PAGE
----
Mercy Global Concern

Understanding Advocacy; Mercy at the United Nations (the perspective from a Sister of Mercy of Aotearoa New Zealand)

Reports: February 26, 2017

 Tama tu, tama ora, tama noho, tama mate
Stand and live or sit and die.

This whakatauki (proverb) provides an insight as to what advocacy is about. The whakatauki would be a maxim that Catherine McAuley would agree with and live by. I am thinking of two phrases associated to Catherine:
‘It is not sufficient for Jesus Christ be formed in us, he must be recognized in our conduct.’
‘If we love God, we will also love our neighbor; they are as cause and effect’.

Sisters of Mercy are known for their work on the ground in at least 40 countries. We work with and advocate for those who have minimal access to resources to make their voice heard. These voices, stories and experiences are why Sisters of Mercy are at the United Nations. Many policies made at Nation State level can have an impact on the politics and actions at a global level and vice versa. We are now in world in which we have companies who cross international boundaries in the pursuit of profit, with little concern for the impact it has on poorer Nation States. The gap between rich and poor is widening. The task of Sisters of Mercy, as a Non-Governmental Organisation (NGO) at the UN, is to provide a moral and ethical voice to the discussion; to inform our Sisters across the globe when a Nation State, where Sisters are based, is faltering on policies or treaties that could have a negative impact on the most vulnerable. This relationship is two way.

Mercy Global Action Aotearoa New Zealand is focused on advocacy within New Zealand and the wider region of the Pacific as we have Sisters in Samoa and Tonga. Awareness is raised for our Sisters and Partners in mission, on issues considered harmful for the most vulnerable. The focus is primarily issues related to Climate Change and Water, Human Trafficking and Agenda 2030, in the implementation of the Sustainable Development Goals. For the short time that I am based at the UN, I have seen and heard these issues expanded on within the global context. The tragedy is that as I hear examples of injustices occurring from advocates in other countries…I am reading online, of similar examples happening back in Aotearoa New Zealand.

Reporting back from small group feedback
at Civil Society Forum
prior to the commencement of CSocD 55

At the time of writing this, the 55th Commission for Social Development is taking place, where the theme is looking at strategies to alleviate poverty (the first Sustainable Development Goal of Agenda 2030). Sisters of Mercy, along with other NGO and Civil Society Members have been covering the Commission and hosting side events where specific issues that contribute to poverty are expanded and discussed on. Sisters of Mercy, with NGO partners, organized and sponsored a side event that focused on the following topic “Defense of Land and Water as a Strategy to Eradicate Poverty”. This issue is controversial in that Governments will argue that development is necessary to improve the lives of all citizens….and on the opposing side, citizens who see the wanton destruction of the environment and necessities for life (e.g. water), the lack of respect for the sacredness of an area being trampled on continually. Why is it important? There is a correlation between ‘development for the sake of development and profit’ and the abuse of human rights. The human rights abuses are primarily on those who are marginalized in society – indigenous peoples.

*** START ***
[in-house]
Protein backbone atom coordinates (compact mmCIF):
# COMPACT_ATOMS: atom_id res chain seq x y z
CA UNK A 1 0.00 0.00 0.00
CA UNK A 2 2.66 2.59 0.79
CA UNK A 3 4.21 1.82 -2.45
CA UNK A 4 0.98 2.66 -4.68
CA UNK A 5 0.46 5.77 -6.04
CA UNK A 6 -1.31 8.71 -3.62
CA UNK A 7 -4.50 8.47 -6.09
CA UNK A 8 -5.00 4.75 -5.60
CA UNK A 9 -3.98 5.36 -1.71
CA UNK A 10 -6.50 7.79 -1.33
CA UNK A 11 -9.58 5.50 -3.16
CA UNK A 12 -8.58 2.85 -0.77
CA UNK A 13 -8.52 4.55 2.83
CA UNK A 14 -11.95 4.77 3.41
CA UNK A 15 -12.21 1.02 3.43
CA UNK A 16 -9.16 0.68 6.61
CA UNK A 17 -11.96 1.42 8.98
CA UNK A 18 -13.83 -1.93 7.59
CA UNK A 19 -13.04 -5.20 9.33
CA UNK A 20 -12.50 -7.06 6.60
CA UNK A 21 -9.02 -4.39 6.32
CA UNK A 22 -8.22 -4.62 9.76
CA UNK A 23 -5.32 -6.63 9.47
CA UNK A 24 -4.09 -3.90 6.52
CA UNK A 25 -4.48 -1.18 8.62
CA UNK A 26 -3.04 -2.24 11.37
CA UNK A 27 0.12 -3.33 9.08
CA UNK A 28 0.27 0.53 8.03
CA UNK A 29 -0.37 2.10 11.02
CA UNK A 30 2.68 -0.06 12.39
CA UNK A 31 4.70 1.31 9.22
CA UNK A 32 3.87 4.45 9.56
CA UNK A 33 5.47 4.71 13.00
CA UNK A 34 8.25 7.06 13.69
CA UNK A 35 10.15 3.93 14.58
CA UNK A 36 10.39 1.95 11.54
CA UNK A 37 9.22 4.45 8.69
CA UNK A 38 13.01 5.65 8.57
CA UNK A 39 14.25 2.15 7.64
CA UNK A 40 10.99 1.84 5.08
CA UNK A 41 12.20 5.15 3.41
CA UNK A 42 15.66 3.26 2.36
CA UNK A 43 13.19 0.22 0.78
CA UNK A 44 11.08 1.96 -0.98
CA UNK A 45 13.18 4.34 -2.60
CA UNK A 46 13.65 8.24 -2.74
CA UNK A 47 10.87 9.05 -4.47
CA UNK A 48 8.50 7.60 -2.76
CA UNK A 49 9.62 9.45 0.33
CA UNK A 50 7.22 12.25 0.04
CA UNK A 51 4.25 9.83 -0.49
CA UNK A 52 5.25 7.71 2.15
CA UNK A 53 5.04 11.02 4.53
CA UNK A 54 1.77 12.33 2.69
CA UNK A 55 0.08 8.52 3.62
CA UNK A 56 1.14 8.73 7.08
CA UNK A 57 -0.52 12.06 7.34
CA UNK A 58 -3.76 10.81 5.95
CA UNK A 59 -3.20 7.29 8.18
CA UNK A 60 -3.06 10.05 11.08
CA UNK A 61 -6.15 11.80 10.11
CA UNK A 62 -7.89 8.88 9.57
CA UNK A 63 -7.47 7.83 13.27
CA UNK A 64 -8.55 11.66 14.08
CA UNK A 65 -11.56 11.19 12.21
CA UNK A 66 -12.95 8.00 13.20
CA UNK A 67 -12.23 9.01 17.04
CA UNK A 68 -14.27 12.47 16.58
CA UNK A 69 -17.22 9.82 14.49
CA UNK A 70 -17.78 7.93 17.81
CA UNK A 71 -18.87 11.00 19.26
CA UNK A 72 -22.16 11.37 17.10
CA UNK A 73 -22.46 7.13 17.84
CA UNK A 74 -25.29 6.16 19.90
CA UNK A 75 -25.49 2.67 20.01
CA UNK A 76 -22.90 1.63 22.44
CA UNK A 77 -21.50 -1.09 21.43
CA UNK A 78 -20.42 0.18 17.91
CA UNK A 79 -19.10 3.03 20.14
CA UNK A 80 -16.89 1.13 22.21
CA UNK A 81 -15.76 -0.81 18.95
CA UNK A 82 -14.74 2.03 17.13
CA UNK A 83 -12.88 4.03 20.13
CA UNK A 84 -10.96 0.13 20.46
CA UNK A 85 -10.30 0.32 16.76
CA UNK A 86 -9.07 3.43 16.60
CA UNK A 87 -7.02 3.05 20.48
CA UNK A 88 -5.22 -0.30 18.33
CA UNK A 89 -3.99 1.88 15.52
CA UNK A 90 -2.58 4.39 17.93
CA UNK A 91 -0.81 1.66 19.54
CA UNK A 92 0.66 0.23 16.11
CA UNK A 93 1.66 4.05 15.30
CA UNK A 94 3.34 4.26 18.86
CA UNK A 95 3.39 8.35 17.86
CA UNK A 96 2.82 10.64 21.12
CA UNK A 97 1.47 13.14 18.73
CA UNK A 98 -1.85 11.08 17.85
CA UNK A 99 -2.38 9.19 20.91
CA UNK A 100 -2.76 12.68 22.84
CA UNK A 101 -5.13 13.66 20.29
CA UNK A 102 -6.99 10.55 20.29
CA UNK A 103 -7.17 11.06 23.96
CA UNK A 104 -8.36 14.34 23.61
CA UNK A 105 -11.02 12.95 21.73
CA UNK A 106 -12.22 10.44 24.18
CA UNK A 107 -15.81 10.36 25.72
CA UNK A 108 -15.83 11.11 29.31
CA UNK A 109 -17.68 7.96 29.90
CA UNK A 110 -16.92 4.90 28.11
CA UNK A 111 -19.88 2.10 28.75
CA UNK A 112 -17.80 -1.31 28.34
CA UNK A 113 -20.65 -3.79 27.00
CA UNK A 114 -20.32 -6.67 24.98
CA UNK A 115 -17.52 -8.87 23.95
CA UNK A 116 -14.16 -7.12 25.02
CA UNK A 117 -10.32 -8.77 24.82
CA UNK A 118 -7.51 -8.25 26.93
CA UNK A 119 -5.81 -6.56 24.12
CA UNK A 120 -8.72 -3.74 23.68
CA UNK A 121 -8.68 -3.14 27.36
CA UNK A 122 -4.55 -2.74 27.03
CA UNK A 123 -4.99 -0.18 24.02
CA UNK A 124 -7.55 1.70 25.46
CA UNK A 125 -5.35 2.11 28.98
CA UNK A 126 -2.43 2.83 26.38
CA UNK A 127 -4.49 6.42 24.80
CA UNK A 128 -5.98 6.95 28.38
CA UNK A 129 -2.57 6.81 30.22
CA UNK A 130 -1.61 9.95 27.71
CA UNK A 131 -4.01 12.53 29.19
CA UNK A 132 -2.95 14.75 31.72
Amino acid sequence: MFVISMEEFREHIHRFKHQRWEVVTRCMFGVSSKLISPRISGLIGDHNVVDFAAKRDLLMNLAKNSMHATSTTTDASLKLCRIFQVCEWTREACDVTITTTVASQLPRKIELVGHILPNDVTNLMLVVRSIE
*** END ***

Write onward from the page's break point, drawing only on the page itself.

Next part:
Aotearoa New Zealand indigenous voice is the tangata whenua; outside Aotearoa, this is Maori. Maori are the Kaitiaki (the guardians and protectors) of the environment and of their culture. This is acknowledged in Te Tiriti o Waitangi (The Treaty of Waitangi) in 1840 between Maori and the Crown. Unfortunately, as history has shown, the Crown has ignored Maori’s special role and encroached and developed in areas that have caused great harm to the environment. Such development is creating problems today, in particular with water quality of our lakes and streams, due to the excessive development of land for the dairy industry.

The ongoing tensions in North Dakota over the construction of an oil pipeline through sacred land of the Lakota Sioux and underneath the Missouri River is another example. The Lakota Sioux are the guardians and protectors of their region...the development of the pipeline ignores their role. The Lakota Sioux, along with other concerned groups, see the potential environmental disaster in this pipeline, the lack of benefits coming to their community, and the continual violation of human rights.

The tragedy in this example, in what has happened in Aotearoa New Zealand and in many countries around the world is that the message that many governments and companies live by is “profit before people; profit before the environment”. As Sisters of Mercy we have to change this attitude …Pope Francis, in September 2016, reminds us and all, that “the object of Mercy is human life itself and everything it embraces” …thus a care of our common home is be implemented as another work of Mercy. Sisters of Mercy at the UN, and in all the countries of the world that we are based, are reminded of this and will advocate on this, because that is our mandate, given to us by Catherine McAuley herself.

Messages to: Bridget Crisp rsm - MGA Intern

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